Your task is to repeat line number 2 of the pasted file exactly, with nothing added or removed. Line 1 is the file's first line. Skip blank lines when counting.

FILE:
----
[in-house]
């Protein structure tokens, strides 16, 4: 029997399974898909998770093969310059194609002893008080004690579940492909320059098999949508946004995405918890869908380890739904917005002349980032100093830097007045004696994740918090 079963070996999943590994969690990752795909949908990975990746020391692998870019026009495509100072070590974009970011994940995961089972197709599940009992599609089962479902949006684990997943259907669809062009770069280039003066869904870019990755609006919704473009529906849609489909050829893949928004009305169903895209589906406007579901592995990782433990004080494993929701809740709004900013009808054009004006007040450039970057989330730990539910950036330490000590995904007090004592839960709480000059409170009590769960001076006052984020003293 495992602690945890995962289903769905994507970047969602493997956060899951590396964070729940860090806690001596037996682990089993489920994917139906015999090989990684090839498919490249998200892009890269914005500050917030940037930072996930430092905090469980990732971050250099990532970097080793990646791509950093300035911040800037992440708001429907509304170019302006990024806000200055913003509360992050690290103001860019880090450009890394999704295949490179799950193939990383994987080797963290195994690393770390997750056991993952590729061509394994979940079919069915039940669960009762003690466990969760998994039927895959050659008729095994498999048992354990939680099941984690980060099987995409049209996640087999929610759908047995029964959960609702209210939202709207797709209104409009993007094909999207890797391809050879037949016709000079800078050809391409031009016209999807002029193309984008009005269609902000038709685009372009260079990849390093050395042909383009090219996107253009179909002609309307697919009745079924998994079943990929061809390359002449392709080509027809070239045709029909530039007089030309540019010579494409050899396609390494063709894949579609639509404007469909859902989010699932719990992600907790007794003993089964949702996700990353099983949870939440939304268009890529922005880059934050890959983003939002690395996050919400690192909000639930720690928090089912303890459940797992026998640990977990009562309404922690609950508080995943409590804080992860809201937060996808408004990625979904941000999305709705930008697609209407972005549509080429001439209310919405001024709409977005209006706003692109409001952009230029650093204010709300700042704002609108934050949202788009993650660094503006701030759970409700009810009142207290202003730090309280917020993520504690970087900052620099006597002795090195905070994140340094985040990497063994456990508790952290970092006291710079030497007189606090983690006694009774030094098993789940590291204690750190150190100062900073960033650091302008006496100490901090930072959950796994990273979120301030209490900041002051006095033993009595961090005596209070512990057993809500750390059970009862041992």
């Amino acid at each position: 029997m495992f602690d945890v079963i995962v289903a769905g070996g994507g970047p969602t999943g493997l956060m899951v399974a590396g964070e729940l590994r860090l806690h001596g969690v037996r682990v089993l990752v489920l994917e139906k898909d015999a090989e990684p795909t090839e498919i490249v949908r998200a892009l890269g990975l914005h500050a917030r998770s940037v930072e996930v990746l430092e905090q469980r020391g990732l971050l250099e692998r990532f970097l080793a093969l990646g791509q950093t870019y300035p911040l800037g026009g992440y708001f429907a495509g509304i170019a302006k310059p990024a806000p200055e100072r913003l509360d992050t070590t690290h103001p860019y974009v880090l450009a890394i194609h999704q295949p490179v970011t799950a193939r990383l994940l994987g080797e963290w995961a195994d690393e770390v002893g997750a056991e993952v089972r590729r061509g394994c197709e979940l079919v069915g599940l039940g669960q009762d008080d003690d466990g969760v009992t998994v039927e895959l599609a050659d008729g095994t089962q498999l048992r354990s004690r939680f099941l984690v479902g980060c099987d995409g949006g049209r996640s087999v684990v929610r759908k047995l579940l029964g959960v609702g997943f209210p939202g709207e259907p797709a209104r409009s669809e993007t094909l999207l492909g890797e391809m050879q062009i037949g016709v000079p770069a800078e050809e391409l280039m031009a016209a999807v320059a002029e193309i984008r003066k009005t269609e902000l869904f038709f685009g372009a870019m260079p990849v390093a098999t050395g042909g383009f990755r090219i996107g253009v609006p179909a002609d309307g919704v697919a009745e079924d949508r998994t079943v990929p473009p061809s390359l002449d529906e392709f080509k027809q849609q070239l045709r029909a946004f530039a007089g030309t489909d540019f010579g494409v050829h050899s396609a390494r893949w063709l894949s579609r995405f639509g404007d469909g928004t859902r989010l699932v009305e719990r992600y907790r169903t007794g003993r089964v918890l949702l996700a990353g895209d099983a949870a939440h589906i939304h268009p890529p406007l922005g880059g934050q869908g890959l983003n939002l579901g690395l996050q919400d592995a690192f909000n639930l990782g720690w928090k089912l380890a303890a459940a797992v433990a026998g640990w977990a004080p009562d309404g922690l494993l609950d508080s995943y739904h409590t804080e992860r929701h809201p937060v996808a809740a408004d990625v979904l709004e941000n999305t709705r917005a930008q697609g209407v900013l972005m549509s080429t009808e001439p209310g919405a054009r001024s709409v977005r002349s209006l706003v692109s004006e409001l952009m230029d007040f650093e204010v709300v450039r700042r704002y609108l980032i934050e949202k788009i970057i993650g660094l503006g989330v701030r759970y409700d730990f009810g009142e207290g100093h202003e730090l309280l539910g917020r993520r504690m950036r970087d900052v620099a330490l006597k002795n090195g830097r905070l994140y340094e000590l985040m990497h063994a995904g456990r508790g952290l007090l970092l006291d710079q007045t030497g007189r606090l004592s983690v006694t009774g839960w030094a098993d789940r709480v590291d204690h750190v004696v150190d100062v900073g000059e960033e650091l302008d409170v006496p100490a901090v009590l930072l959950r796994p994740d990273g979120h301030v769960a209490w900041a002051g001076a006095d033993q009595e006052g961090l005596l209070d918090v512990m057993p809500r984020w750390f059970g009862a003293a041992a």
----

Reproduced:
């Protein structure tokens, strides 16, 4: 029997399974898909998770093969310059194609002893008080004690579940492909320059098999949508946004995405918890869908380890739904917005002349980032100093830097007045004696994740918090 079963070996999943590994969690990752795909949908990975990746020391692998870019026009495509100072070590974009970011994940995961089972197709599940009992599609089962479902949006684990997943259907669809062009770069280039003066869904870019990755609006919704473009529906849609489909050829893949928004009305169903895209589906406007579901592995990782433990004080494993929701809740709004900013009808054009004006007040450039970057989330730990539910950036330490000590995904007090004592839960709480000059409170009590769960001076006052984020003293 495992602690945890995962289903769905994507970047969602493997956060899951590396964070729940860090806690001596037996682990089993489920994917139906015999090989990684090839498919490249998200892009890269914005500050917030940037930072996930430092905090469980990732971050250099990532970097080793990646791509950093300035911040800037992440708001429907509304170019302006990024806000200055913003509360992050690290103001860019880090450009890394999704295949490179799950193939990383994987080797963290195994690393770390997750056991993952590729061509394994979940079919069915039940669960009762003690466990969760998994039927895959050659008729095994498999048992354990939680099941984690980060099987995409049209996640087999929610759908047995029964959960609702209210939202709207797709209104409009993007094909999207890797391809050879037949016709000079800078050809391409031009016209999807002029193309984008009005269609902000038709685009372009260079990849390093050395042909383009090219996107253009179909002609309307697919009745079924998994079943990929061809390359002449392709080509027809070239045709029909530039007089030309540019010579494409050899396609390494063709894949579609639509404007469909859902989010699932719990992600907790007794003993089964949702996700990353099983949870939440939304268009890529922005880059934050890959983003939002690395996050919400690192909000639930720690928090089912303890459940797992026998640990977990009562309404922690609950508080995943409590804080992860809201937060996808408004990625979904941000999305709705930008697609209407972005549509080429001439209310919405001024709409977005209006706003692109409001952009230029650093204010709300700042704002609108934050949202788009993650660094503006701030759970409700009810009142207290202003730090309280917020993520504690970087900052620099006597002795090195905070994140340094985040990497063994456990508790952290970092006291710079030497007189606090983690006694009774030094098993789940590291204690750190150190100062900073960033650091302008006496100490901090930072959950796994990273979120301030209490900041002051006095033993009595961090005596209070512990057993809500750390059970009862041992």